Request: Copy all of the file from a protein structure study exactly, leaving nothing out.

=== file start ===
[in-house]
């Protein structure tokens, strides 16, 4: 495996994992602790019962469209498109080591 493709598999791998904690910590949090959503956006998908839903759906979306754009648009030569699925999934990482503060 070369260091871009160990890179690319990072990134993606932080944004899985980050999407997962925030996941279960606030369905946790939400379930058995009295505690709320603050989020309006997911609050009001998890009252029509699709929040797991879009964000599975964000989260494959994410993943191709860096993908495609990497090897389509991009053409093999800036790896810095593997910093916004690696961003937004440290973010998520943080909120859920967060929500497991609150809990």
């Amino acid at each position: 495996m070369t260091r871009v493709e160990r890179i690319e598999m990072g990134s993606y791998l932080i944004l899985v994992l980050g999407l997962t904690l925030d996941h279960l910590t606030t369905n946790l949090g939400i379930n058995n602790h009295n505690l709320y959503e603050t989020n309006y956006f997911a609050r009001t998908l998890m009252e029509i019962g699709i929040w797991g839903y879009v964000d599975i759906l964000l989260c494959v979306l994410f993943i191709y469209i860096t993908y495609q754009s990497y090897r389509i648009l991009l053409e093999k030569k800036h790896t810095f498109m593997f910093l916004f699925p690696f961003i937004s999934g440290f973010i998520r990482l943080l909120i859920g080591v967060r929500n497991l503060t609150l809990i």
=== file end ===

[in-house]
């Protein structure tokens, strides 16, 4: 495996994992602790019962469209498109080591 493709598999791998904690910590949090959503956006998908839903759906979306754009648009030569699925999934990482503060 070369260091871009160990890179690319990072990134993606932080944004899985980050999407997962925030996941279960606030369905946790939400379930058995009295505690709320603050989020309006997911609050009001998890009252029509699709929040797991879009964000599975964000989260494959994410993943191709860096993908495609990497090897389509991009053409093999800036790896810095593997910093916004690696961003937004440290973010998520943080909120859920967060929500497991609150809990």
């Amino acid at each position: 495996m070369t260091r871009v493709e160990r890179i690319e598999m990072g990134s993606y791998l932080i944004l899985v994992l980050g999407l997962t904690l925030d996941h279960l910590t606030t369905n946790l949090g939400i379930n058995n602790h009295n505690l709320y959503e603050t989020n309006y956006f997911a609050r009001t998908l998890m009252e029509i019962g699709i929040w797991g839903y879009v964000d599975i759906l964000l989260c494959v979306l994410f993943i191709y469209i860096t993908y495609q754009s990497y090897r389509i648009l991009l053409e093999k030569k800036h790896t810095f498109m593997f910093l916004f699925p690696f961003i937004s999934g440290f973010i998520r990482l943080l909120i859920g080591v967060r929500n497991l503060t609150l809990i």